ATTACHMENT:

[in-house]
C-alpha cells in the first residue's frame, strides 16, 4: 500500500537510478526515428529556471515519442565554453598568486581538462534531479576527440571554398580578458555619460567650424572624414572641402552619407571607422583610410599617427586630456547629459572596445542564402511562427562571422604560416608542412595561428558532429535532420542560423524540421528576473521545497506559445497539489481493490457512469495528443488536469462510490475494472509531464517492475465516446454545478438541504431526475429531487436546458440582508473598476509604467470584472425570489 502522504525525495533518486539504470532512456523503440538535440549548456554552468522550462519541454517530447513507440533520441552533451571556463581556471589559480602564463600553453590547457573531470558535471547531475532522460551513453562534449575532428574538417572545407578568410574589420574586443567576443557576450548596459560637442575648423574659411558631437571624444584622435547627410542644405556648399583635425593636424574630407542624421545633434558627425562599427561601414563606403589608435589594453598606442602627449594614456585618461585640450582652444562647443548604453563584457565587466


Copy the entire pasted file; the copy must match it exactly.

[in-house]
C-alpha cells in the first residue's frame, strides 16, 4: 500500500537510478526515428529556471515519442565554453598568486581538462534531479576527440571554398580578458555619460567650424572624414572641402552619407571607422583610410599617427586630456547629459572596445542564402511562427562571422604560416608542412595561428558532429535532420542560423524540421528576473521545497506559445497539489481493490457512469495528443488536469462510490475494472509531464517492475465516446454545478438541504431526475429531487436546458440582508473598476509604467470584472425570489 502522504525525495533518486539504470532512456523503440538535440549548456554552468522550462519541454517530447513507440533520441552533451571556463581556471589559480602564463600553453590547457573531470558535471547531475532522460551513453562534449575532428574538417572545407578568410574589420574586443567576443557576450548596459560637442575648423574659411558631437571624444584622435547627410542644405556648399583635425593636424574630407542624421545633434558627425562599427561601414563606403589608435589594453598606442602627449594614456585618461585640450582652444562647443548604453563584457565587466